Over the past year, we have had the sincerest pleasure of getting to know Rhea Abramson, the visionary behind Mail More Love, a monthly subscription box of cards and gifts delivered directly to your mail box. Rhea found us through Instagram when we were starting our #366daysofletterwriting challenge. She reached out via snail mail with a note, a /366 stamp, and the promise to keep us accountable; the rest is history.
In this interview we ask her about her letter writing journey, how she is able to be such a prolific letter writer, what her favorite letter writing tools are, and so much more. Thank you Rhea for sharing!
We connected on Instagram in early 2016 when I (Kate here :) was starting the Letter a Day challenge. Can you share with our readers what inspired you to take on the challenge as well?
Aren’t I glad I saw that post on Instagram? Basically, it was all you Kate! I was an Of Note retail customer at the time and LOVED everything you guys made. I saw the post about your 2016 challenge when I was on vacation so I had more time to give it some thought than a typical day at work. I was already posting every day and I thought to myself if I make this 366 day pledge it will probably bring me a lot of joy. I also thought it would be cool to really DO something every day for a whole year and have a record of it. Once I decide to do something I’m pretty unstoppable – some might say obsessive ; ) - so within a day I had the idea to make the stamp for both of us and get the show on the road.
Over the past year, we've corresponded back and forth via letters so we've been privy to some of this already, but can you tell our readers more about your letter writing journey? When did you discover the beauty of corresponding via the handwritten word and what keeps you going?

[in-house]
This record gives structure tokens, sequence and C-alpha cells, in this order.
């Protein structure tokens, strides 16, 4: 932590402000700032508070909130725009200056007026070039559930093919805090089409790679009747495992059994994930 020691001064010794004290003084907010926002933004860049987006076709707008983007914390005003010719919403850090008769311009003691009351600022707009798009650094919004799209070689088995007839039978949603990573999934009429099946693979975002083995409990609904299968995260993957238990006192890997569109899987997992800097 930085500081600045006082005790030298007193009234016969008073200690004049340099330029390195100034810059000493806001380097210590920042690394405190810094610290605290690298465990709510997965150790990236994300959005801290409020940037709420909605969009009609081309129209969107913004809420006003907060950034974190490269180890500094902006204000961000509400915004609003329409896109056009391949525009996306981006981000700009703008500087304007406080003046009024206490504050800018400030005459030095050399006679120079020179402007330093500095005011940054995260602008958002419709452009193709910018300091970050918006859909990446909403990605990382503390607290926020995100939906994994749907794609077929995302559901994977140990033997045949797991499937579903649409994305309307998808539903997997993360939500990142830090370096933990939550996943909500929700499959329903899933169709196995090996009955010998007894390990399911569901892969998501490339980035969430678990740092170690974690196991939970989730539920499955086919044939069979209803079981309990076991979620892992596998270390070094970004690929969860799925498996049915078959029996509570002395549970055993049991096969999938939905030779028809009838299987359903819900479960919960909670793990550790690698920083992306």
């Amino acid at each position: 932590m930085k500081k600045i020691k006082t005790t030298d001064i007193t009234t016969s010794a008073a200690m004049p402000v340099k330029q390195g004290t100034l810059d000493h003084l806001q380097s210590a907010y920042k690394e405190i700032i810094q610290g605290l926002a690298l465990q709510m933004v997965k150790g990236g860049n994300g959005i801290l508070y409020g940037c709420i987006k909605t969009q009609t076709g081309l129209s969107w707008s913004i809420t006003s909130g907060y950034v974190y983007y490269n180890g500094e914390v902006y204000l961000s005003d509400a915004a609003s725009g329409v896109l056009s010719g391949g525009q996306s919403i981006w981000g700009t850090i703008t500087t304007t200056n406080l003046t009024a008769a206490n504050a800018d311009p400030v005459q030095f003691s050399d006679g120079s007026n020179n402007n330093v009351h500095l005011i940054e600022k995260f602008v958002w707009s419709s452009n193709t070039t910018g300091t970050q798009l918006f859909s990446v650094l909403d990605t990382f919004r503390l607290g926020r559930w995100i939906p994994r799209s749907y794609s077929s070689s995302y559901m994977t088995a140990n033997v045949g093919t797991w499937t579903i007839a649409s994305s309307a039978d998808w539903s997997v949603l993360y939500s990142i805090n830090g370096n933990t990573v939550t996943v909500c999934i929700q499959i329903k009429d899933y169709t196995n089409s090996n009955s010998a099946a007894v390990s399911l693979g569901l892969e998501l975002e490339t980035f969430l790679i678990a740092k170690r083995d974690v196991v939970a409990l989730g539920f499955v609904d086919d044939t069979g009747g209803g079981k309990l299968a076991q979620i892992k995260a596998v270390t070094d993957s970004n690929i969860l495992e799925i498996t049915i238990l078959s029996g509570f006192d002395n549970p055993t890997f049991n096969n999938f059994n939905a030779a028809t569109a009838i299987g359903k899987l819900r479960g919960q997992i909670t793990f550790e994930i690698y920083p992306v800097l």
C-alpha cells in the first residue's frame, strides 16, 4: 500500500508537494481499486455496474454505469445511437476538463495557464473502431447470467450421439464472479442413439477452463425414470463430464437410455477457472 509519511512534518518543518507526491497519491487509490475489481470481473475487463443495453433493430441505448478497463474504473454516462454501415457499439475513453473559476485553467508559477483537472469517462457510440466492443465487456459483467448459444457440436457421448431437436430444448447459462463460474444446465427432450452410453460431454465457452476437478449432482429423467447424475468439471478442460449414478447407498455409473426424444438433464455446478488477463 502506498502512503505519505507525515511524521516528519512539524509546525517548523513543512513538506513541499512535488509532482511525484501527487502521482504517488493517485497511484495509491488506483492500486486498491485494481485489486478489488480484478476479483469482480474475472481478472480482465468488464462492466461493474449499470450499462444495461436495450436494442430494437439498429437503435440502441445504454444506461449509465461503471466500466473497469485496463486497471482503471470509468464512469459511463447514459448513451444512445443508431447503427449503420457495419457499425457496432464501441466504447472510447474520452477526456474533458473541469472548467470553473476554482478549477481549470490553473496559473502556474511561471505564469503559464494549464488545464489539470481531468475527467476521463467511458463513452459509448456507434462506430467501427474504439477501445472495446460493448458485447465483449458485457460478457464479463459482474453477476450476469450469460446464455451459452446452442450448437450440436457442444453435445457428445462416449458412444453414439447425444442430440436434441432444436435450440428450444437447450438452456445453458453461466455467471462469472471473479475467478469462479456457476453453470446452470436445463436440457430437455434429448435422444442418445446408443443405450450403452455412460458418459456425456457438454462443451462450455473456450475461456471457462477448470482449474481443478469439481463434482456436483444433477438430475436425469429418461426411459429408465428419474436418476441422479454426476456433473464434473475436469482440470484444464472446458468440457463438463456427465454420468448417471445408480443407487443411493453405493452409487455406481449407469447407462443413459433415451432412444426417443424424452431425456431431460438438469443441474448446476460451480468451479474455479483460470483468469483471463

My Auntie Karen and Grandmother Dorothy were my first pen pals. They sent me cards for EVERY holiday and letters for no reason. Seeing their gorgeous script on an envelope made me want to have gorgeous penmanship and made me want to write them back. My mother was also very persistent about making sure my sister and I wrote thank you notes. A gorgeous practice I continue to this day and that has served me so well in my life. Having relatives that lived far away from me definitely initiated my practice and growing up on a small island in the Caribbean, trips to the Post Office were exciting when you actually received a letter or had one to mail.
I’ve always been drawn to stationery and writing. As a little girl, my favorite things on my Grandmother's desk were her letter opener and this little plastic box that rolled stamps went in. I couldn’t wait until dinner was cleaned up so I could sit at her desk like a grown up and write my own letters, sometimes just to my stuffed animals. Now as an adult, I have friends and family living all over the country and the world. But really, writing letters is a selfish pursuit for me. I love to sit at my desk and hold the person I am writing to close in my mind and heart and tell them about things in my life. And more often than not, I work out things that are troubling me in letters. Just writing how I feel guides me to the answers I need.